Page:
MELBOURNE, Australia — Andy Murray and Novak Djokovic were 13 when they first played tennis against each other. It was in the southern French city of Tarbes in a junior tournament called Les Petits As. Murray won in a hurry.
"I won, 6-0, 6-1, maybe," Murray said. "A lot's changed since then. I'm sure it will be just a bit tougher than that on Sunday."
On Sunday, the two former junior rivals, born a week apart in May 1987, play each other for the first time in a Grand Slam final, with the Australian Open title at stake.
Djokovic, a 23-year-old from Serbia, got there first, playing one of the most convincing matches of his career to defeat Roger Federer in straight sets Thursday. Murray, a 23-year-old from Britain, in his Friday semifinal had to hustle, scrap and think on the run for 3 hours and 46 minutes before shaking free of indefatigable Spanish baseliner David Ferrer.
Murray's 4-6, 7-6 (7-2), 6-1, 7-6 (7-2) victory was filled with extended rallies and memorable defense, but the differences in the end were Murray's bigger serve and bolder tactics.
"I came in with great belief and great desire," said Ferrer, the No. 7 seed, who eliminated compatriot Rafael Nadal, the top seed. "But when it came down to it, he had too many weapons."
The firepower will be more evenly distributed when fifth seed Murray, a finalist last year, faces third seed Djokovic.
They have been friends for years and have even played doubles together on the tour. Although they decided to keep a distance when they emerged as top-10 players, they have spent more time together recently, practicing together in Perth during the Hopman Cup and practicing and playing soccer against each other in Melbourne.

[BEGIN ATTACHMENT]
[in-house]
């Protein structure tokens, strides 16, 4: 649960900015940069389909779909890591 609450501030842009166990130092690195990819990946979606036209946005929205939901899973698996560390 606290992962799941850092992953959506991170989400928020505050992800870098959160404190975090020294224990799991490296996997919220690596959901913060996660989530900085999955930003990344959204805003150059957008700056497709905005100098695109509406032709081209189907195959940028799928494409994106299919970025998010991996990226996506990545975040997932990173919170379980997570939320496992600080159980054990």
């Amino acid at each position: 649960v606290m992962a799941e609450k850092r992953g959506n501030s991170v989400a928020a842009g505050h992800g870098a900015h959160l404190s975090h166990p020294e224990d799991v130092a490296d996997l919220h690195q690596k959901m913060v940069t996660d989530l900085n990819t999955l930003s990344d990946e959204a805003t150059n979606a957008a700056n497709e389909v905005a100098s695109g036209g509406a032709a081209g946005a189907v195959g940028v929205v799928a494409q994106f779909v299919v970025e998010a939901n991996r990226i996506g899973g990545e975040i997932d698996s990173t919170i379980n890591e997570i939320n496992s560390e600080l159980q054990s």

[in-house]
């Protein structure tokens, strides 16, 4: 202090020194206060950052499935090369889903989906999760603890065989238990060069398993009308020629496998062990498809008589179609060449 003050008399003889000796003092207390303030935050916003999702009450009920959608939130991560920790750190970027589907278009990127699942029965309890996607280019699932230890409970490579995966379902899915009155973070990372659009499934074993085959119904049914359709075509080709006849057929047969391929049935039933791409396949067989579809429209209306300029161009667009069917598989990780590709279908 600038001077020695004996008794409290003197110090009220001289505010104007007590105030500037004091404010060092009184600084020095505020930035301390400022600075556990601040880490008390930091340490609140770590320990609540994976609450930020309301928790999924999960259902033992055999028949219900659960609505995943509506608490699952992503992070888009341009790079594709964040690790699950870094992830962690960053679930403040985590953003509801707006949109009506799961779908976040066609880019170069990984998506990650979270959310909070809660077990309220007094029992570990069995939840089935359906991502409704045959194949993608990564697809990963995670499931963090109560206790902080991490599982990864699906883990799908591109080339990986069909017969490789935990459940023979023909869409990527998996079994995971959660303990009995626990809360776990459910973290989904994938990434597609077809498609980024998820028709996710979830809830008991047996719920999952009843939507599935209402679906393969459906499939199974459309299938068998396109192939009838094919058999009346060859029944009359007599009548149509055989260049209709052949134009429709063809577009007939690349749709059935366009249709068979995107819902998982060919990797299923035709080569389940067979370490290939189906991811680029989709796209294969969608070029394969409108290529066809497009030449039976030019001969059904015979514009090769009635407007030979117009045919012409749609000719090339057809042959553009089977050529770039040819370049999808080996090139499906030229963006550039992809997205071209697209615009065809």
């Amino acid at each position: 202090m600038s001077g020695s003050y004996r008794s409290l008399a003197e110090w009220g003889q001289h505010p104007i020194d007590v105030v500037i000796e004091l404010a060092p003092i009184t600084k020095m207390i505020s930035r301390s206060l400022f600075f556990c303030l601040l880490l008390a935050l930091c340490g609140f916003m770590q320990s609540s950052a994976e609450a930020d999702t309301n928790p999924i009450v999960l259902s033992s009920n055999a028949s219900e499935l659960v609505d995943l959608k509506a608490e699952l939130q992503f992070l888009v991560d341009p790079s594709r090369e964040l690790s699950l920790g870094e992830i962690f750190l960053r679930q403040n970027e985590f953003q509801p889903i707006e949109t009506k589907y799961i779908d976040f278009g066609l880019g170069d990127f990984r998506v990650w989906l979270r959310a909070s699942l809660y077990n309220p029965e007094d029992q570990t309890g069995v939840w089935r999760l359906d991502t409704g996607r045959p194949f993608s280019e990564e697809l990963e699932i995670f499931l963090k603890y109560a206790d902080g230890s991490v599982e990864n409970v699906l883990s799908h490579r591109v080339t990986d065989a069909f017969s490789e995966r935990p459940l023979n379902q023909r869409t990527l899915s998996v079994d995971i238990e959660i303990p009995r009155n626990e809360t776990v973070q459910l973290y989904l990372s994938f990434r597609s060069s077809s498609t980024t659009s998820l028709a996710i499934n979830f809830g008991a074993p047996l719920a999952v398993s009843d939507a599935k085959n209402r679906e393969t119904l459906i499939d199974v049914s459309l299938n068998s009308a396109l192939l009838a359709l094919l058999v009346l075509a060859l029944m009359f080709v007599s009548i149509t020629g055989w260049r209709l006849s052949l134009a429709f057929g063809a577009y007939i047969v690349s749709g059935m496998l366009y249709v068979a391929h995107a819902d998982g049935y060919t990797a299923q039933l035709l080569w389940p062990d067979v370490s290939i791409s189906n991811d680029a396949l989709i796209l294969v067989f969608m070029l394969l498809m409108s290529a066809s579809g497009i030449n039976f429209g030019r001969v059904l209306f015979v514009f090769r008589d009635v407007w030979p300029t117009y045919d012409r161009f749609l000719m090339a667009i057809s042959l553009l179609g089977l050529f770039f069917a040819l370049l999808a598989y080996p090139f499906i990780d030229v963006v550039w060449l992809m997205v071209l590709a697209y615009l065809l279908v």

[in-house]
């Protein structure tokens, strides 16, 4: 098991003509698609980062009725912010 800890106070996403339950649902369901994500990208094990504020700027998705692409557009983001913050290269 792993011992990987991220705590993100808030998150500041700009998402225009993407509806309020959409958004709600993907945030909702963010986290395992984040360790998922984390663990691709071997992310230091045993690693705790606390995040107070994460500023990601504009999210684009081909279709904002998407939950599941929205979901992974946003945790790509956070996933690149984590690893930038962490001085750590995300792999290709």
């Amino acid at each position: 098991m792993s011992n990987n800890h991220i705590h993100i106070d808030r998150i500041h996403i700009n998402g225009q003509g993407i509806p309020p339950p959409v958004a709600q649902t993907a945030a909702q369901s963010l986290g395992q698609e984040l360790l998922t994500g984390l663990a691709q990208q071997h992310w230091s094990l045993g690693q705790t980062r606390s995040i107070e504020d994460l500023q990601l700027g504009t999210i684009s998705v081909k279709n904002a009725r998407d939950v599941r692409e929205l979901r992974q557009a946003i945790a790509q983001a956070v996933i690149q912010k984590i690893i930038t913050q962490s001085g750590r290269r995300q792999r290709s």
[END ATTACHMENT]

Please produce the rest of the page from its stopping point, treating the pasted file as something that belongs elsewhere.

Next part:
"I think we reconnected again and have become a bit closer," Djokovic said. "We grew up together. We basically made a breakthrough to top 100 more or less at the same time. It's nice to see somebody doing well … who was your longtime friend."
Such generosity of spirit has its limits. Djokovic is trying to return to the summit after winning his only Grand Slam singles title at the Australian Open in 2008. Murray has yet to scale such heights, losing in the 2008 U.S. Open final and in last year's Australian Open final, both times to Federer in straight sets.
"It was tough … but something that I think overall would have made me a better player, stronger mentally," Murray said.
No British player has won a major singles title since Fred Perry won Wimbledon and the U.S. Open in 1936, a statistic that Murray, born in Glasgow, Scotland, has probably heard and read enough times that he murmurs it in his sleep.
"The historical thing, it's not something that I've thought about that much, but it's something that obviously for me personally I want to try and win," he said. "But I also don't want to get myself so amped up that I play a stinker of a match.